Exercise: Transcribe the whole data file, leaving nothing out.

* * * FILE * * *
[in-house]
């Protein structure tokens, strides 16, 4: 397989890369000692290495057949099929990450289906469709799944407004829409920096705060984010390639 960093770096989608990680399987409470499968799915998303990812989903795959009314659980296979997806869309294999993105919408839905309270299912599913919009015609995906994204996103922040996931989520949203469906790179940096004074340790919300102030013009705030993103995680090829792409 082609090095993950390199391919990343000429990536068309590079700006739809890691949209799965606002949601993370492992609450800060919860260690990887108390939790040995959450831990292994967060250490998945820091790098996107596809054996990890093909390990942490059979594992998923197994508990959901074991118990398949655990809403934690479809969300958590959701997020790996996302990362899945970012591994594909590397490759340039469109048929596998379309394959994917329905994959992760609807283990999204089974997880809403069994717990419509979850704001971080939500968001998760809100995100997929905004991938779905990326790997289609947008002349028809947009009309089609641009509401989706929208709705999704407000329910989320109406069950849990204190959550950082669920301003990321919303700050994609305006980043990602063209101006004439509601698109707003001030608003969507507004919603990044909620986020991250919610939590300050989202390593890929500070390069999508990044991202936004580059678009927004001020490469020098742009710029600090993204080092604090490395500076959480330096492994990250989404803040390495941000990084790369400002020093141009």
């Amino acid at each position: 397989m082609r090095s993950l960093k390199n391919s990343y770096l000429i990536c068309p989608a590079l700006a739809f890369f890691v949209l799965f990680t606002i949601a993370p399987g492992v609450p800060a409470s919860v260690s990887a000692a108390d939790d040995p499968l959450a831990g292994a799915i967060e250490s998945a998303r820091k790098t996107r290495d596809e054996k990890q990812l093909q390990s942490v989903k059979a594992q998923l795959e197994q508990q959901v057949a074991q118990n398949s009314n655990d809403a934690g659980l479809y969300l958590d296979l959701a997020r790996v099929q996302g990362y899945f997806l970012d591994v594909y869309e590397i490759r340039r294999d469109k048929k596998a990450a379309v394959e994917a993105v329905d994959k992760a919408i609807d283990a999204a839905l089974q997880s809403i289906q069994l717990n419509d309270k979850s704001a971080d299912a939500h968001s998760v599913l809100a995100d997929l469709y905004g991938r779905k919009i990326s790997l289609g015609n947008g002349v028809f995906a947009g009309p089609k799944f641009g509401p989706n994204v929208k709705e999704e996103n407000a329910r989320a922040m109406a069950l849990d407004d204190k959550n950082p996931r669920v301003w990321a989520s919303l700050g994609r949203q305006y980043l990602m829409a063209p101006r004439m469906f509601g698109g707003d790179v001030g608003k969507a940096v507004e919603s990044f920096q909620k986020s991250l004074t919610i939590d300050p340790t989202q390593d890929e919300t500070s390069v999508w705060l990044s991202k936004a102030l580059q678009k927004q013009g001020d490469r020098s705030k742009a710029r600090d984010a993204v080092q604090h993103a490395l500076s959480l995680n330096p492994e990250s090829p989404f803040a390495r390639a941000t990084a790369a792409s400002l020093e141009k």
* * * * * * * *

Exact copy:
[in-house]
């Protein structure tokens, strides 16, 4: 397989890369000692290495057949099929990450289906469709799944407004829409920096705060984010390639 960093770096989608990680399987409470499968799915998303990812989903795959009314659980296979997806869309294999993105919408839905309270299912599913919009015609995906994204996103922040996931989520949203469906790179940096004074340790919300102030013009705030993103995680090829792409 082609090095993950390199391919990343000429990536068309590079700006739809890691949209799965606002949601993370492992609450800060919860260690990887108390939790040995959450831990292994967060250490998945820091790098996107596809054996990890093909390990942490059979594992998923197994508990959901074991118990398949655990809403934690479809969300958590959701997020790996996302990362899945970012591994594909590397490759340039469109048929596998379309394959994917329905994959992760609807283990999204089974997880809403069994717990419509979850704001971080939500968001998760809100995100997929905004991938779905990326790997289609947008002349028809947009009309089609641009509401989706929208709705999704407000329910989320109406069950849990204190959550950082669920301003990321919303700050994609305006980043990602063209101006004439509601698109707003001030608003969507507004919603990044909620986020991250919610939590300050989202390593890929500070390069999508990044991202936004580059678009927004001020490469020098742009710029600090993204080092604090490395500076959480330096492994990250989404803040390495941000990084790369400002020093141009």
């Amino acid at each position: 397989m082609r090095s993950l960093k390199n391919s990343y770096l000429i990536c068309p989608a590079l700006a739809f890369f890691v949209l799965f990680t606002i949601a993370p399987g492992v609450p800060a409470s919860v260690s990887a000692a108390d939790d040995p499968l959450a831990g292994a799915i967060e250490s998945a998303r820091k790098t996107r290495d596809e054996k990890q990812l093909q390990s942490v989903k059979a594992q998923l795959e197994q508990q959901v057949a074991q118990n398949s009314n655990d809403a934690g659980l479809y969300l958590d296979l959701a997020r790996v099929q996302g990362y899945f997806l970012d591994v594909y869309e590397i490759r340039r294999d469109k048929k596998a990450a379309v394959e994917a993105v329905d994959k992760a919408i609807d283990a999204a839905l089974q997880s809403i289906q069994l717990n419509d309270k979850s704001a971080d299912a939500h968001s998760v599913l809100a995100d997929l469709y905004g991938r779905k919009i990326s790997l289609g015609n947008g002349v028809f995906a947009g009309p089609k799944f641009g509401p989706n994204v929208k709705e999704e996103n407000a329910r989320a922040m109406a069950l849990d407004d204190k959550n950082p996931r669920v301003w990321a989520s919303l700050g994609r949203q305006y980043l990602m829409a063209p101006r004439m469906f509601g698109g707003d790179v001030g608003k969507a940096v507004e919603s990044f920096q909620k986020s991250l004074t919610i939590d300050p340790t989202q390593d890929e919300t500070s390069v999508w705060l990044s991202k936004a102030l580059q678009k927004q013009g001020d490469r020098s705030k742009a710029r600090d984010a993204v080092q604090h993103a490395l500076s959480l995680n330096p492994e990250s090829p989404f803040a390495r390639a941000t990084a790369a792409s400002l020093e141009k």